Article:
In all games used for gambling, black jack remains the only one in which a participant can actually change his chances of winning during the game. Whether those running casinos wish to admit it or not, black jack does involve skill.
Black jack actually refers to a specific holding (2 cards totaling 21). However, this is also the most common term for the game - also known as 21.
You are playing against the dealer at all times. Many people feel that you must play differently depending on where you sit at the table. This is not true. Players sit in a semi-circle around the dealer, but no matter where you sit, you are still playing against the dealer. You owe nothing to the other players - it is your own money you are risking.
In black jack, the suits of the cards have no significance. Tens, Jacks, Queens, and Kings all count 10. An Ace counts as 1 or 11 at the player's option. Cards from 2 to 9 are counted at their face value. Therefore, if you hold a 9 and a 5, you have 14. A nine and an Ace can be either 10 or 20.
The idea of the game is to get as close to 21 as you can without going over. You are dealt 2 cards and the dealer is also dealt 2 cards - one always face up, and one face down. You are then given the option of standing with the cards you have ("stick or sticking") or you may hit and be given another card. ("hitting"). You may take as many cards as you wish to but if you go over 21, you "bust", and the dealer wins automatically. The dealer will not take any cards until all players are through taking their cards. Thus the dealer's biggest advantage is here. Any players that bust lose their bet even if the dealer also goes bust.
If you stay at 21 or under and have a higher total than the dealer, you win. If both you and the dealer hold cards equalling the same total, it is a "push" and you stay even (not winning or losing). If the dealer has a higher total without busting, he wins.
The payoff if you win is even money (one to one). If you get a "21" or "black jack" (21 in 2 cards) you are paid at a rate of 3 to 2 (bet $10 win $15). If the dealer gets black jack at the same time, you push and all other players lose.
You may take "insurance" when the dealers first card is an Ace. After all players and the dealer have 2 cards, he will ask "insurance?" You may bet another 1/2 of your original bet. Payment is 2 to 1 if the dealer does get black jack.
At this point, after each player and the dealer has 2 cards, he will start at the immediate right and see if the player wants a card ("a hit"). If the answer's yes, the player scratches the table with his fingers or cards towards himself. If not, he places his cards under his bet or makes a negative movement with his hand. Dealers respond to hand gestures only. If you go over 21 "bust", you turn your cards over (face up) and the dealer takes the cards and your bet. If you stay at 21 or under, the dealer will commence dealing to the next player.
As previously mentioned, an Ace can be used as a 1 or 11. When you have say an 8 and a 10, you have a "hard" hand. However, an 8 and an Ace gives you a "soft" hand. Because you have a soft 19 or a hard 9 if you count the Ace as a one.
The dealer on the other hand does not get these options. When all players are through, the dealer turns face up his hole card. He must take a card if he has 16 or less. He must stand (in most casinos) on a hard or soft 17.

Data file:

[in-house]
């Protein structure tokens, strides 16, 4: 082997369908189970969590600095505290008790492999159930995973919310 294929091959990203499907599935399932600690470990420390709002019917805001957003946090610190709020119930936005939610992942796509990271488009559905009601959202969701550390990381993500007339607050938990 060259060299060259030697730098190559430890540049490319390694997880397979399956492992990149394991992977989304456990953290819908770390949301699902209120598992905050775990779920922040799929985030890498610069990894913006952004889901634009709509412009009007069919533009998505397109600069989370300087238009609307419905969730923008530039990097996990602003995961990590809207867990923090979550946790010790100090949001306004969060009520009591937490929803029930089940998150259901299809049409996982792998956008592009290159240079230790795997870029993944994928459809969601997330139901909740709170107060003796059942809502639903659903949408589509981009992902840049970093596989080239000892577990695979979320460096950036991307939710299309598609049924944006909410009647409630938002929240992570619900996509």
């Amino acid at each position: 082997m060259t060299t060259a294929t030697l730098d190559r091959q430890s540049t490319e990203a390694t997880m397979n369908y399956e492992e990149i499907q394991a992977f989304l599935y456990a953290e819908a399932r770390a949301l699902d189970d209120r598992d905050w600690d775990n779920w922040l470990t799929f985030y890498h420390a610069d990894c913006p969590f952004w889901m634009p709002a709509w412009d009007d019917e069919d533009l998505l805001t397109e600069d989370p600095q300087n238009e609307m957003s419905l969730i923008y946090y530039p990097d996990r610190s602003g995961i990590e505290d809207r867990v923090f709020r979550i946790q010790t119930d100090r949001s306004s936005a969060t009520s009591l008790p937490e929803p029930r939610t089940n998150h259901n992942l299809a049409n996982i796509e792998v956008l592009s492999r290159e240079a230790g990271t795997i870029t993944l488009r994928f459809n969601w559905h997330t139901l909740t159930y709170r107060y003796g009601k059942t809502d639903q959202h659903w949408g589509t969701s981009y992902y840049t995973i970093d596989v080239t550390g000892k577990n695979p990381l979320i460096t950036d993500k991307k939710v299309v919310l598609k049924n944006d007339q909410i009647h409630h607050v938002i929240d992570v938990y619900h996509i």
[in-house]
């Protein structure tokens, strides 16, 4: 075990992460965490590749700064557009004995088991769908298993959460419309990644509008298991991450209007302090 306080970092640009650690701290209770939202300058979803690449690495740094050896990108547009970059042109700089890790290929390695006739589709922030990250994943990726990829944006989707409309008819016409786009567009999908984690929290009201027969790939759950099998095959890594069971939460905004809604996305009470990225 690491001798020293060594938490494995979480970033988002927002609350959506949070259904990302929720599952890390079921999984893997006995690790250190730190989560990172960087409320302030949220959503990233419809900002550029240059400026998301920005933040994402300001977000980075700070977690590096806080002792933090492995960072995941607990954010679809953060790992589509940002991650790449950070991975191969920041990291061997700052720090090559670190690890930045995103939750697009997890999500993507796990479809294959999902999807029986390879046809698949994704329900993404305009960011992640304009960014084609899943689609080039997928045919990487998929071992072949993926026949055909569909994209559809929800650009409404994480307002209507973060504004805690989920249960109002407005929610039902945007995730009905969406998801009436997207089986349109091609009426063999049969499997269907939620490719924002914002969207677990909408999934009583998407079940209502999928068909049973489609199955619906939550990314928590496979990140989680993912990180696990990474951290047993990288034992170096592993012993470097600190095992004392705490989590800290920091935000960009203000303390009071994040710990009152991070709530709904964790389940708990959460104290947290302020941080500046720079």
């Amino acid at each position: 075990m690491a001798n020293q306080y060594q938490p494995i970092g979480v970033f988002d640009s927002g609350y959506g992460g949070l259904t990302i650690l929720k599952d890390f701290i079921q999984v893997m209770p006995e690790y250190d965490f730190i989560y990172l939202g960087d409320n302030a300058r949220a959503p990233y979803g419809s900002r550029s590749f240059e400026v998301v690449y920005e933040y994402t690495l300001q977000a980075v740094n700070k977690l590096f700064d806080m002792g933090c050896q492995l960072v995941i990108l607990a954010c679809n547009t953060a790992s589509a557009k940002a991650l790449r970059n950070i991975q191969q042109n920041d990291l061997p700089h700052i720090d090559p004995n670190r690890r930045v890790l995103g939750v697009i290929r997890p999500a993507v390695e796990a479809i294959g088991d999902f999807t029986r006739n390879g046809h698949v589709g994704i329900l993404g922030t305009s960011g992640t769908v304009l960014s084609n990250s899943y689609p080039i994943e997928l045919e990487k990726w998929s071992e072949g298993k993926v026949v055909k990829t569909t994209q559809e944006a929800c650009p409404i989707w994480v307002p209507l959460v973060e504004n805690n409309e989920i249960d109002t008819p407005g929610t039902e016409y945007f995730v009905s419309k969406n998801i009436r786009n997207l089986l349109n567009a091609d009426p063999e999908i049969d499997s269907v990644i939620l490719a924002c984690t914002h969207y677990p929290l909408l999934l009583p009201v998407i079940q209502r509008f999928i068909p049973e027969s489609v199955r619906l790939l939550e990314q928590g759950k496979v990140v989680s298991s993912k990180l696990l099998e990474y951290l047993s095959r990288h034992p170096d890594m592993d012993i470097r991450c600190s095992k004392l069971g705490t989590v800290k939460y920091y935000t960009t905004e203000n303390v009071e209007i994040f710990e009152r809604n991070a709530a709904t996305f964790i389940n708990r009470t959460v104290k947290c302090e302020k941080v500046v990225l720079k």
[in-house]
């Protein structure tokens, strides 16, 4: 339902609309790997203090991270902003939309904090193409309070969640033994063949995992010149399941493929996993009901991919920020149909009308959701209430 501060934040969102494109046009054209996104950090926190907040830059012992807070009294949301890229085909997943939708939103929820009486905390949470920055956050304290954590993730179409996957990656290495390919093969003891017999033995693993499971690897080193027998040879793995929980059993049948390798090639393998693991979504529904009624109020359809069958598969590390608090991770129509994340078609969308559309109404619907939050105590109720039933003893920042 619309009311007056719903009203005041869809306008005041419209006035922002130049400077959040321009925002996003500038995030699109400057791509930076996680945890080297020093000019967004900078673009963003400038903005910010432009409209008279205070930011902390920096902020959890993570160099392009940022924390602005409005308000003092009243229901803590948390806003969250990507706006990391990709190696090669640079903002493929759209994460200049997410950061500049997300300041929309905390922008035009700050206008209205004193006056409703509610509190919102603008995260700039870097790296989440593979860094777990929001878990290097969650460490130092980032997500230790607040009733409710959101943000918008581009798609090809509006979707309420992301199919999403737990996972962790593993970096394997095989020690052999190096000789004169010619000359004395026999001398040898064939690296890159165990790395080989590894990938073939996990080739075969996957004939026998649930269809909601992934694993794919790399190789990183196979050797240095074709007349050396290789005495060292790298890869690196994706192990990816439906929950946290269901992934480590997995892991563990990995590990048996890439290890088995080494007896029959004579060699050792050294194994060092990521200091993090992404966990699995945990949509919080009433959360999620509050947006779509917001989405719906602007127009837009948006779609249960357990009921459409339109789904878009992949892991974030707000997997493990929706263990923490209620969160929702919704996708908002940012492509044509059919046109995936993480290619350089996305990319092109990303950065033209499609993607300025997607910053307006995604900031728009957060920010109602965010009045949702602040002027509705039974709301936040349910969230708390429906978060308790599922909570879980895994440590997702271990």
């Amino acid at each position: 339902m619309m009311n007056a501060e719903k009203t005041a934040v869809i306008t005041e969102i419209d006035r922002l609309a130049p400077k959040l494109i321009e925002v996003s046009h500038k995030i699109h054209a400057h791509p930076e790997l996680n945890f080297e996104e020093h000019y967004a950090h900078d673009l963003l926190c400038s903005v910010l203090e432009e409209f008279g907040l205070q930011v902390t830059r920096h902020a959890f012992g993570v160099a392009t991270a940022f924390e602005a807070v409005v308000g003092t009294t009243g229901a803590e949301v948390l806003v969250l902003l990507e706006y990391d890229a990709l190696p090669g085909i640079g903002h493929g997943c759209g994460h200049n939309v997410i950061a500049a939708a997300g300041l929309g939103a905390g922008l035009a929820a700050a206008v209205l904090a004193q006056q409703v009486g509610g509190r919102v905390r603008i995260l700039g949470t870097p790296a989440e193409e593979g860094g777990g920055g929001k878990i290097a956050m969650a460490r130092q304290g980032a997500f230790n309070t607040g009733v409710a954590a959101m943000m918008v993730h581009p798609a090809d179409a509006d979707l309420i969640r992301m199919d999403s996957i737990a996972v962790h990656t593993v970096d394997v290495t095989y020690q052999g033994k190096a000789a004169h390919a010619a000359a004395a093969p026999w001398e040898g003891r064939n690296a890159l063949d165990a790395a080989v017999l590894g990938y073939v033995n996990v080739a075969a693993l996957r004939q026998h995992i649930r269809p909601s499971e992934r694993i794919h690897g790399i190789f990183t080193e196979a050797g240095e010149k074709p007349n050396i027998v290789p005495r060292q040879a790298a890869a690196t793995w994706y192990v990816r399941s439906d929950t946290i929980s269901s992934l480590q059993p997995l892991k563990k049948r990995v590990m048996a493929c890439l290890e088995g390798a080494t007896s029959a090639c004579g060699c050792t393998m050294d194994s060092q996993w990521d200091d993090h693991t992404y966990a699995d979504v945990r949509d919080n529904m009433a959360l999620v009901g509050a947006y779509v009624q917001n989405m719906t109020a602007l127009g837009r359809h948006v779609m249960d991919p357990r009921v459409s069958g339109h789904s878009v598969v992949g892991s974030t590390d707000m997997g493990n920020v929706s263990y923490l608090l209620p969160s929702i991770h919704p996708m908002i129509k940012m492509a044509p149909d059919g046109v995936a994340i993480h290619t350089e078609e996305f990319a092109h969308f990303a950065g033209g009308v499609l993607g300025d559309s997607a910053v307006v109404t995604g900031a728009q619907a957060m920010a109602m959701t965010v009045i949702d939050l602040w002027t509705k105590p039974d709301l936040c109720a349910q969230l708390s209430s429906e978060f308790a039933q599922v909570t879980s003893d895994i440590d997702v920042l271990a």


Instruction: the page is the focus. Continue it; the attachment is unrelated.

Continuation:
Most players try and guess what the dealer has and look at the other cards on the table before deciding to hit or stand. Most players also never win at black jack.
At this point, you should understand how the game is played. The following is your best strategy as determined by computer testing. Always hit when you have 11 or less. Always stand with a hard 17 or more.
Play this way on a hard hand: When the dealer's up card is from a 7 to an Ace, draw if you have 12 to 16. When the dealer's card is 2 to 6, stand on 12 to 16 except when the dealer's card is 2 or 3, in which case you would draw.
On a soft hand do the following: Always draw to a soft 12. Stand on 18 except when the dealer has a 9 or 10 value card. Stand on 19.
In most casinos, you may "double down" (double your bet) after your first two cards.
On a hard hand: Always double with 11, with 10 except if the dealer has a 10 or Ace, with 9 against the dealer's 2 to 6 up card.
On a soft hand: With Ace and 2 to Ace and 7 double against dealer's 4, 5, or 6. Also with Ace and 6 against 2 or 3 and Ace and 7 against 3.
Another play is the "splitting" of pairs. If your first two cards of the deal are the same value, you may split the cards and play two hands by placing a bet of the same value as your original bet on the second hand.
Always split Ace-Ace and 8-8. Never split 10-10, 5-5 or 4-4. Split other pairs only when the dealer's card is 2 to 6. These rules may seem complicated and difficult. However, after playing at home, this basic strategy will require no concentration.
After you have become comfortable with the basic strategy, you may be able to shift the odds into your favor. Although counting cards is illegal in some places, simple methods of advanced strategy can be easily employed.
When a number (greater than the average) of 10's have been used, more 5 value cards are present and this is an advantage to the dealer. If more 5 value cards have been used, the advantage is in your favor (a slightly larger bet may be in order).
Whenever a card value of 2 to 6 appears count +1. Cards 7, 8, 9, count 0. Count -1 for 10's and Aces.
In this manner, there are 5 low cards (+1) and 5 high (-1) cards. If at any time the number obtained is say +5 or more, it is to your advantage to raise your bet. If very few low cards are left, it may even make sense to stand on 15 or 16 against dealer's high card.